No matter what you do for a living, you’ve likely been challenged on the job. When you take your faith to work, though, you’ll have the strength to make it through. Whether your career is in ministry or with a secular organization, integrating your Christian values into your position sets the stage for moral performance and service.
That’s how we at ICTSP approach graduate business education. Our programs prepare future Christian leaders to make ethical decisions and use their faith to guide their companies and employees to success.
Here are some traits you’re likely to find in Christian leaders—and perhaps see in yourself:
Christian Leaders Are Modest and Humble
“Don’t be selfish; don’t try to impress others. Be humble, thinking of others as better than yourselves. Don’t look out only for your own interests, but take an interest in others, too.” — Philippians 2:2-4
Humility matters. Successful people can sometimes get caught up in the glory of their achievements. But, Christian business leaders are often humble, choosing not to let pride get in the way of decision-making. In fact, they’re more inclined to praise and empower others, just as Jesus did in his teachings. A faithful leader also knows he or she still has a lot to learn and remains modest of their knowledge and know-how.
Christian Leaders Are Enthusiastic and Energetic
“Work with enthusiasm, as though you were working for the Lord rather than for people.” — Ephesians 6:7
Spiritual leaders are known to make good use of their time. They put their energy toward meeting goals and deadlines; downtime on the job is rare. Likewise, many Christian leaders are committed to staying healthy in mind and body in order to maintain the mental clarity and physical strength required to do their respective work. Their enthusiasm for what they do is contagious, and it sets a good example for their employees and colleagues.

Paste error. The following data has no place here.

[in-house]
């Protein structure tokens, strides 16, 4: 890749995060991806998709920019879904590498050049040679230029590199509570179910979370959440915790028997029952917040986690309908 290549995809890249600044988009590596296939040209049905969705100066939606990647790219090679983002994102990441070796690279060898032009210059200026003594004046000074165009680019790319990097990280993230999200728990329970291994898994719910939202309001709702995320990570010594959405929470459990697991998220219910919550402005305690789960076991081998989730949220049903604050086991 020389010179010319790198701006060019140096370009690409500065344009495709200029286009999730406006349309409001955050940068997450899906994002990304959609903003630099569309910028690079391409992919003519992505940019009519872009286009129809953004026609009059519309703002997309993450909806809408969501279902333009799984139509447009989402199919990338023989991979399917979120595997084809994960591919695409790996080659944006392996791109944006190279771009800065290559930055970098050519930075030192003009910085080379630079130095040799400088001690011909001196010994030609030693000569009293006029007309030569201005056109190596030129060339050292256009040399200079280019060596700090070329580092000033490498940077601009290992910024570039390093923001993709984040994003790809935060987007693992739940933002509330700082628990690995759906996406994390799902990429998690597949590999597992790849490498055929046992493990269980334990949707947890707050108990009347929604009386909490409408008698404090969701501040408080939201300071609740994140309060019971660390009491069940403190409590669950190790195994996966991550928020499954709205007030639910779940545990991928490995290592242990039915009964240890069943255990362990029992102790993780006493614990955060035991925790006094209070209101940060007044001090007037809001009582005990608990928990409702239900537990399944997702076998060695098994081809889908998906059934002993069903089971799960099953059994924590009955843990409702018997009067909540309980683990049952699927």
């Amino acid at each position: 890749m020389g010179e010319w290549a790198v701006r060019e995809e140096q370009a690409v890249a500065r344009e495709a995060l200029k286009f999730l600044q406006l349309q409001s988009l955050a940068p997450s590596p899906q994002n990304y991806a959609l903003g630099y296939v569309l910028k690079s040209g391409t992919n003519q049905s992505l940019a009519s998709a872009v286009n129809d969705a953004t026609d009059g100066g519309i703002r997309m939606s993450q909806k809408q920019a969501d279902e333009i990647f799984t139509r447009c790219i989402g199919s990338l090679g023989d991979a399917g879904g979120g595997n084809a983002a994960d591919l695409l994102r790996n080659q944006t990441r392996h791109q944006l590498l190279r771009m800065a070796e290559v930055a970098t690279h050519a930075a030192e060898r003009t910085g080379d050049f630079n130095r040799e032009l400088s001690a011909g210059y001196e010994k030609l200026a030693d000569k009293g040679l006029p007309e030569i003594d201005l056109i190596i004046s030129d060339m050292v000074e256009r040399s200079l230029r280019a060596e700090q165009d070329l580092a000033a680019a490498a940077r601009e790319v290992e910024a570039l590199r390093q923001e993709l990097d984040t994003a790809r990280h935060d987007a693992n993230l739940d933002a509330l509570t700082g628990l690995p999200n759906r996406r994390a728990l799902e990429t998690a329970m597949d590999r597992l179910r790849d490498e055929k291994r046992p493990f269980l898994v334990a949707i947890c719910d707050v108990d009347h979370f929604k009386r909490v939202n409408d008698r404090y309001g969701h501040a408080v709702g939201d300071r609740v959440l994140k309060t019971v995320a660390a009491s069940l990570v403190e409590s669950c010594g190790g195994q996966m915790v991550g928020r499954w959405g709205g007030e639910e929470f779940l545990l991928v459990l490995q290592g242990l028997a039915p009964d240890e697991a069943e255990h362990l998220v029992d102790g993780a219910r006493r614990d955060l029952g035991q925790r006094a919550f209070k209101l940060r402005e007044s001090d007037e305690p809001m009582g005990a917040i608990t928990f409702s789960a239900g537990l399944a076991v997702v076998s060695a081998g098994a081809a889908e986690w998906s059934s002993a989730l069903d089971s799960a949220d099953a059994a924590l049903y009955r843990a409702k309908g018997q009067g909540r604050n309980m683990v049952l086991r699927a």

Christian Leaders Are Peacemakers
“Make allowance for each other’s faults, and forgive anyone who offends you. Remember, the Lord forgave you, so you must forgive others.” — Colossians 3:13
Christian leaders may not like conflict, but they also do not shy away from it. Rather, they look for ways to bring and maintain peace when issues arise. For example, if a disagreement between employees arises, a Christian leader may be inclined to initiate reconciliation and also turn it into a learning experience. Leaders who are guided by their faith can also create and nurture environments of mutual respect, atmospheres less likely to see conflict arise.
Christian Leaders Are Visionary
“So let’s not get tired of doing what is good. At just the right time we will reap a harvest of blessing if we don’t give up.” — Galatians 6:9
Perhaps it’s their sense of calling, but Christian business leaders are known for always thinking “what’s next?” They consider beyond the here and now, what a person or organization can become. While understanding the reality of a workplace situation or current constraints, they’re also optimistic for the future. You’re likely to find many spiritual entrepreneurs or managers strategizing for continued growth, improvement, and innovation.
Christian Leaders Are Kind and Compassionate
“The Lord is good to all; he has compassion on all he has made.” – Psalm 145:9
Treating other humans with dignity should be commonplace, but kindness is a trait not everyone regularly exhibits at work. You’ve seen it: disrespect, gossip, games. Christian leaders tend to be naturally compassionate toward others, and they recognize that empathy and genuine care can go a long way in team-building. When someone leads with kindness, others follow.
Being a Christian leader doesn’t always equate to working in a church or faith-based organization. You can also use your faith to lead with integrity and manage and motivate people of any religious background in companies of all kinds.
At ICTSP, our programs blend professional education with Christian values, encouraging future managers and entrepreneurs to lead by example.